Carpal Tunnel Syndrome and Chiropractic

By Dr. Brenda L. Kingen


When I try to thread a needle, button my shirt, or crochet, I can’t seem to feel my finger tips.  I’ve also noticed when unscrewing jars, my grip feels weak.  In fact, I almost dropped a cup of coffee the other day.  I wake up 3-4 times a night and I have to shake my hand and flick my fingers to wake them up.  Gripping the steering wheel is becoming a challenge and I have to change hands frequently while I drive.  I’ve had this off and on for the last 5 years but this last year it seems to be getting worse.  I am really concerned.  Can you help me?”


If this history sounds familiar, you may be suffering from carpal tunnel syndrome or CTS.  It’s a very common disorder affecting millions each year.  It’s also one of the biggest problems for certain types of industries such as meat packaging plants, textile manufacturers, and virtually any job that requires fast, repetitive movements.

CTS is the result of pinching of the Median Nerve as it travels from the neck into the arm, through muscles in the forearm and into the hand through the carpal tunnel.  Pressure on the nerve at any of these locations can create the symptoms of CTS.  This tunnel is quite small in size and included inside the tunnel are 9 tendons, blood vessels, and the median nerve.  When the muscles of the forearms and hands are overworked, they inflame and swell.  Because the carpal tunnel is normally so tight, the increased swelling inside the tunnel pushes and pinches the median nerve creating the classic pain, numbness, tingling, and sometimes burning sensations often described by people suffering with CTS.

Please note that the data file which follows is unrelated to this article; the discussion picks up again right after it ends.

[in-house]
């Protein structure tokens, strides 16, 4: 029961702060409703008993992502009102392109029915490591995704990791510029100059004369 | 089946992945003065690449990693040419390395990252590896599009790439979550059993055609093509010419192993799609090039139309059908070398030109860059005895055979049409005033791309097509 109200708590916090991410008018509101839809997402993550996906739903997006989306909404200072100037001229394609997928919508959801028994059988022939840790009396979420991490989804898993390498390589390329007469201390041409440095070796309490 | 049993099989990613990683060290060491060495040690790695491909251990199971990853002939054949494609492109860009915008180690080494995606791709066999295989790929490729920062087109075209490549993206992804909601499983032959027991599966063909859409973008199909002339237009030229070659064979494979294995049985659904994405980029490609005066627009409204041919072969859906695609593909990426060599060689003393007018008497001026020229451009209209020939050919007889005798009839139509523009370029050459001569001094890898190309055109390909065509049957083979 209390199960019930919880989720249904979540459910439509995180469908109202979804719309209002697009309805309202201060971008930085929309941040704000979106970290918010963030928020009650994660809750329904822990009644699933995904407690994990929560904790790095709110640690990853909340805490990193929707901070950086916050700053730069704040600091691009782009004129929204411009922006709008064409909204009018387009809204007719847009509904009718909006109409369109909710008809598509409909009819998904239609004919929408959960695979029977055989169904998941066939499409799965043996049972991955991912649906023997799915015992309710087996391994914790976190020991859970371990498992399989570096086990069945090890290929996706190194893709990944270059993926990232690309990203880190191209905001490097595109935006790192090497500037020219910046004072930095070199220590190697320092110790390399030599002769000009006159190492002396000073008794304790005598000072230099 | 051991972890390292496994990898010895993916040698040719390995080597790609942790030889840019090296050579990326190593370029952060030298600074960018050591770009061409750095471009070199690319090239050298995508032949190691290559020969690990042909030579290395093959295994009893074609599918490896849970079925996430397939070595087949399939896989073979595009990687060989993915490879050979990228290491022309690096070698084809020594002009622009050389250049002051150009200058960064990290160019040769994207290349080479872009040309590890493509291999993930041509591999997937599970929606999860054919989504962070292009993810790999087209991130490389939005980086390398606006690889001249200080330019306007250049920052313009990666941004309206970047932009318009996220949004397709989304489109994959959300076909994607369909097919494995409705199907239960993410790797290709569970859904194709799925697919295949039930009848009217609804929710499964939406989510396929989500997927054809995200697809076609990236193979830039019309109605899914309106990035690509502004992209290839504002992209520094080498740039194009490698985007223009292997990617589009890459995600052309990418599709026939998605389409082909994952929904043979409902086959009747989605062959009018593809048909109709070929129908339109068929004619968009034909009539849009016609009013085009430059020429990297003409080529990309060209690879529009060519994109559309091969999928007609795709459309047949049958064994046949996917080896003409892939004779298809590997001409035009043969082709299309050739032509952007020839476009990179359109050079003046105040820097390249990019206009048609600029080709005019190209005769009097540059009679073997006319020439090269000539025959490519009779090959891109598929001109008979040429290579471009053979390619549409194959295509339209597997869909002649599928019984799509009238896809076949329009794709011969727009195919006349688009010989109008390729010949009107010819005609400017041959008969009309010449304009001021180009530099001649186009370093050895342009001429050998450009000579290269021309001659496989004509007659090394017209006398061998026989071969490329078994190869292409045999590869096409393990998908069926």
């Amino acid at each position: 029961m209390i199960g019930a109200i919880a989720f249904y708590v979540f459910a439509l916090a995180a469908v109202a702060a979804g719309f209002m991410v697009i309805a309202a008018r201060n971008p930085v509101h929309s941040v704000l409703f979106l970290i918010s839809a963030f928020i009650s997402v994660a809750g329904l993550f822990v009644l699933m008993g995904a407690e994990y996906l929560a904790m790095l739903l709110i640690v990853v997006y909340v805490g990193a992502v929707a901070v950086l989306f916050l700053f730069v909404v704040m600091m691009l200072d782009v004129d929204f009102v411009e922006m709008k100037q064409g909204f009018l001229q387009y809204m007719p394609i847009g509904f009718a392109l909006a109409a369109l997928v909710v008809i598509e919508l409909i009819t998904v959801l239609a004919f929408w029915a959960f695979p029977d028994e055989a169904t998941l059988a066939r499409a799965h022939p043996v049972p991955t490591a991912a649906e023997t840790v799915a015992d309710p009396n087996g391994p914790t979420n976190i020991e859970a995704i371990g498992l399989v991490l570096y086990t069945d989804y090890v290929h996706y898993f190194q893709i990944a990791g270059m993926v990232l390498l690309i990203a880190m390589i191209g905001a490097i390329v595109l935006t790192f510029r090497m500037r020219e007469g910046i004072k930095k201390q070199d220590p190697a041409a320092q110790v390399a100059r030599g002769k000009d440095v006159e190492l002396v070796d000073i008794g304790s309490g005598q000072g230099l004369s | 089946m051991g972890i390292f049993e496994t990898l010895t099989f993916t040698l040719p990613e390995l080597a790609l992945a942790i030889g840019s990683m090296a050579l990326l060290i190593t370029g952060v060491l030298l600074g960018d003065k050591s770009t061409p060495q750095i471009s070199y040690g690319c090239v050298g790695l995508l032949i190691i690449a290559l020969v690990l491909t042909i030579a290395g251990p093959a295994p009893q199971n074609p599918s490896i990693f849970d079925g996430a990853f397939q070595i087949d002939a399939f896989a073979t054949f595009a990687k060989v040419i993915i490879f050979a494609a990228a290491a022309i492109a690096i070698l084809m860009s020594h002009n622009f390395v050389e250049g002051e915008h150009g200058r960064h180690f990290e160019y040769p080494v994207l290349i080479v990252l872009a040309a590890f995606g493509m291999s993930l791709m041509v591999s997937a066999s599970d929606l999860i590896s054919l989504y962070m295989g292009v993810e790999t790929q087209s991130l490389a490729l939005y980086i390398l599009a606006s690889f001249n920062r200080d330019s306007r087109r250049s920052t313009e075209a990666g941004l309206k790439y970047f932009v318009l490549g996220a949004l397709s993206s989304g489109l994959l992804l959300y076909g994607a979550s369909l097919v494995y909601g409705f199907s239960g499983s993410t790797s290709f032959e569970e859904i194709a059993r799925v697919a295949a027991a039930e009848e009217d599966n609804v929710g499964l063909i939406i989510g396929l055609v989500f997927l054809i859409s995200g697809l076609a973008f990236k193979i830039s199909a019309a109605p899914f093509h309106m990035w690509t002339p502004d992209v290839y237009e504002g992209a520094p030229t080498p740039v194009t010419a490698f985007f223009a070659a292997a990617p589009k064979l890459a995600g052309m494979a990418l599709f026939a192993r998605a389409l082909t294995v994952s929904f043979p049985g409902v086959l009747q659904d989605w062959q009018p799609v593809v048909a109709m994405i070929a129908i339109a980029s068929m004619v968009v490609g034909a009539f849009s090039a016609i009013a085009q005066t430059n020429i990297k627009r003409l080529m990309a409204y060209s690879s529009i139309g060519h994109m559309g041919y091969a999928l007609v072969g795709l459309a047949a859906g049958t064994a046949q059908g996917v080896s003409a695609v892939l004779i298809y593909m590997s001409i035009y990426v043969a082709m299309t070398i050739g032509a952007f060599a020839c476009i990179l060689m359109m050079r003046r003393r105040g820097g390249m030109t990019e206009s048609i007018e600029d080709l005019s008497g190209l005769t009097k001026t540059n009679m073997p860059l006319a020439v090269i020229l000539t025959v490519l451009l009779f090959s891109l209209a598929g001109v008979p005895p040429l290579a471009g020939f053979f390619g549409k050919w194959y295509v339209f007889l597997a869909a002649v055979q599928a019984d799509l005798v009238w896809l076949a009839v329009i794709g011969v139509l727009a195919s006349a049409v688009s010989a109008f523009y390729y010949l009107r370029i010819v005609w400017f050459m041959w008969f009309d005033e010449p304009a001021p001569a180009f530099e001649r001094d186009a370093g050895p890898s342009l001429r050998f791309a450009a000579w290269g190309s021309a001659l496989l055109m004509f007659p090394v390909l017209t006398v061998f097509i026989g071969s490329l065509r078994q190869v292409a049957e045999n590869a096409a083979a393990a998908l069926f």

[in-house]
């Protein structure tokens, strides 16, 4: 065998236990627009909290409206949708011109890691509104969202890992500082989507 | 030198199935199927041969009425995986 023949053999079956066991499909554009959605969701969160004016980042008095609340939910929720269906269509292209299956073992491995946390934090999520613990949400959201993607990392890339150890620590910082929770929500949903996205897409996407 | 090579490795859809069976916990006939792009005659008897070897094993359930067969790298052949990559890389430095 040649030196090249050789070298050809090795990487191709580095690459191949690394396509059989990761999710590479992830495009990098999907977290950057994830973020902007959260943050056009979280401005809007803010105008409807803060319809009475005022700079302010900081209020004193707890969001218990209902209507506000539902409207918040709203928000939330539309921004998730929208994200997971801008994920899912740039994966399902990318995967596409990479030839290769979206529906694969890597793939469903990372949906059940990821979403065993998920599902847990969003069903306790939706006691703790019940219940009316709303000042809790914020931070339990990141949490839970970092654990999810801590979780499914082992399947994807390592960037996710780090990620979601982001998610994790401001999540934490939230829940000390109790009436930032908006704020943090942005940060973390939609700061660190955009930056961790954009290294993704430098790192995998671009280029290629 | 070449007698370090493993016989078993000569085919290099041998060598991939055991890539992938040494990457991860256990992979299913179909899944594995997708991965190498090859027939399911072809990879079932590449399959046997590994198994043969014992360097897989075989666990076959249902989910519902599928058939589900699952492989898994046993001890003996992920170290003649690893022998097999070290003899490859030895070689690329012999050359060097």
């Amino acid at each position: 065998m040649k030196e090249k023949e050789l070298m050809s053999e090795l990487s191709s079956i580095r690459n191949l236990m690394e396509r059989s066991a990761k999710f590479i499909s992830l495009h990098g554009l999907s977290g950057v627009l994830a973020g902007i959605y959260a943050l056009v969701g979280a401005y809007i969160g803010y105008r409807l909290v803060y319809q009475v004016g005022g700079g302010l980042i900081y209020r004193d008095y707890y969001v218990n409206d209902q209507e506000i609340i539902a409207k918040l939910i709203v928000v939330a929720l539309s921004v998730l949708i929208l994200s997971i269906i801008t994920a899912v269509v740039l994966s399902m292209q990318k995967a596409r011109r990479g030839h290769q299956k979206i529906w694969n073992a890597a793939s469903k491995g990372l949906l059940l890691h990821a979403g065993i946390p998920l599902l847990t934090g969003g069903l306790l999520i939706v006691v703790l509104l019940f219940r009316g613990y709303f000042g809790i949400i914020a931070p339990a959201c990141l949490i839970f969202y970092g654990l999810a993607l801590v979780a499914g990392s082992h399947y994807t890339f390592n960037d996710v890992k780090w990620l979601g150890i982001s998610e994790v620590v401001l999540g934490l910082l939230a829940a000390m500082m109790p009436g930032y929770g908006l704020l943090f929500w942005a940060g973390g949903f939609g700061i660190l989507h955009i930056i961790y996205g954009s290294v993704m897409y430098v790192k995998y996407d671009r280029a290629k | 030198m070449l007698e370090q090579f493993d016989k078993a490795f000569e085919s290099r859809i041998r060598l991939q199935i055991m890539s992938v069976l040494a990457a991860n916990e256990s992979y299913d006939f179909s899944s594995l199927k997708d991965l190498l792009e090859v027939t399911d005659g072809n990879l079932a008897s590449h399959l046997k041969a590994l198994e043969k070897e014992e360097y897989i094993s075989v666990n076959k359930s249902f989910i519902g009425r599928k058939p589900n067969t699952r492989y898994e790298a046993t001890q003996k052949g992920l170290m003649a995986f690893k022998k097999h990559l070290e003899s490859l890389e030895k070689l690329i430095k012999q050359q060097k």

Certain situations make people more vulnerable or prone to develop CTS.  CTS is more common in woman than men by 3 or 4:1. This is partially because women’s bone structure is smaller and therefore their Carpal Tunnel  is smaller too.  Women also experience more fluid retention due to hormone imbalances.  Swelling in the already tight, confined space of the carpal tunnel will increase their susceptibility for developing CTS.

Age (>50 years) is also a risk factor and with our aging work force, this is becoming a big issue.  Other conditions like hypothyroid, diabetes, certain types of arthritis, and hypertension/congestive heart failure where an increase in fluid retention occurs can also increase the chance of developing CTS.  Obviously, occupation type plays an important role as previously mentioned.  Many jobs today require the use of computers and we’re finding the position of the monitor, the keyboard and mouse, are very important.

Chiropractic management of CTS includes wrist, forearm/elbow, shoulder and neck adjustments, corrective exercises, the use of night splints, and an anti-inflammatory diet.  Also, correcting the “ergonomic factors” or, job –related causes is of utmost importance.  This is why a chiropractor who treats all of these areas and has the specialized knowledge about CTS is the perfect choice of health care providers.  If you, a friend or family member require care for CTS, we would be honored to render our services.

For more information contact Kingen Chiropractic Wellness Center at (314)646-0013. KCWC is located in Brentwood, MO.  Visit us online at www.kingenchiropractic.com.